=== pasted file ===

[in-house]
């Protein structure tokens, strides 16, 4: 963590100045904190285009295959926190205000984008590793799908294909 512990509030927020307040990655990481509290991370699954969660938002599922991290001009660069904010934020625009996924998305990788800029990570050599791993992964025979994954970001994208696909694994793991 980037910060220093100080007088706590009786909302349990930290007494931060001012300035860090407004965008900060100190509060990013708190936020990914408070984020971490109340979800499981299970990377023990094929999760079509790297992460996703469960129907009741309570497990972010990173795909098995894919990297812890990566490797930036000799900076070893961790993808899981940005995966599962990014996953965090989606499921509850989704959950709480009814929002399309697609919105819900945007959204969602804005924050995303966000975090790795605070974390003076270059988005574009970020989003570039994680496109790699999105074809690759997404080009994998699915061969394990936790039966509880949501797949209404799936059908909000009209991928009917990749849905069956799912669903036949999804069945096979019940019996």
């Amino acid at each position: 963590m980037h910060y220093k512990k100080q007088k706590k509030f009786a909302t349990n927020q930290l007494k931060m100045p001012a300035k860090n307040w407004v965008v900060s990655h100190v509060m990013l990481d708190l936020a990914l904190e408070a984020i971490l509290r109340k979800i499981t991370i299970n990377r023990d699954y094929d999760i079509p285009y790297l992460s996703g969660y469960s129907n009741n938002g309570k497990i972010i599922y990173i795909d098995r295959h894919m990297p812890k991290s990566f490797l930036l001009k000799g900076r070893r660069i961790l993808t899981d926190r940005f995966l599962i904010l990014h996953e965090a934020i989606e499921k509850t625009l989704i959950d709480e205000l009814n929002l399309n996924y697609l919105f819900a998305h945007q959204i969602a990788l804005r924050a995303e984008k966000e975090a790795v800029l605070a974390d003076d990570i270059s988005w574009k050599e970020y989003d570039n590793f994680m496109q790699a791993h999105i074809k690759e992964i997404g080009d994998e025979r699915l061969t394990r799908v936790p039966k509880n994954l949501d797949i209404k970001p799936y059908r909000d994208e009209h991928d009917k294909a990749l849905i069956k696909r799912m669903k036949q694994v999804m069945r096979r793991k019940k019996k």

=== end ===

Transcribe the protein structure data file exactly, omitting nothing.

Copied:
[in-house]
């Protein structure tokens, strides 16, 4: 963590100045904190285009295959926190205000984008590793799908294909 512990509030927020307040990655990481509290991370699954969660938002599922991290001009660069904010934020625009996924998305990788800029990570050599791993992964025979994954970001994208696909694994793991 980037910060220093100080007088706590009786909302349990930290007494931060001012300035860090407004965008900060100190509060990013708190936020990914408070984020971490109340979800499981299970990377023990094929999760079509790297992460996703469960129907009741309570497990972010990173795909098995894919990297812890990566490797930036000799900076070893961790993808899981940005995966599962990014996953965090989606499921509850989704959950709480009814929002399309697609919105819900945007959204969602804005924050995303966000975090790795605070974390003076270059988005574009970020989003570039994680496109790699999105074809690759997404080009994998699915061969394990936790039966509880949501797949209404799936059908909000009209991928009917990749849905069956799912669903036949999804069945096979019940019996």
């Amino acid at each position: 963590m980037h910060y220093k512990k100080q007088k706590k509030f009786a909302t349990n927020q930290l007494k931060m100045p001012a300035k860090n307040w407004v965008v900060s990655h100190v509060m990013l990481d708190l936020a990914l904190e408070a984020i971490l509290r109340k979800i499981t991370i299970n990377r023990d699954y094929d999760i079509p285009y790297l992460s996703g969660y469960s129907n009741n938002g309570k497990i972010i599922y990173i795909d098995r295959h894919m990297p812890k991290s990566f490797l930036l001009k000799g900076r070893r660069i961790l993808t899981d926190r940005f995966l599962i904010l990014h996953e965090a934020i989606e499921k509850t625009l989704i959950d709480e205000l009814n929002l399309n996924y697609l919105f819900a998305h945007q959204i969602a990788l804005r924050a995303e984008k966000e975090a790795v800029l605070a974390d003076d990570i270059s988005w574009k050599e970020y989003d570039n590793f994680m496109q790699a791993h999105i074809k690759e992964i997404g080009d994998e025979r699915l061969t394990r799908v936790p039966k509880n994954l949501d797949i209404k970001p799936y059908r909000d994208e009209h991928d009917k294909a990749l849905i069956k696909r799912m669903k036949q694994v999804m069945r096979r793991k019940k019996k």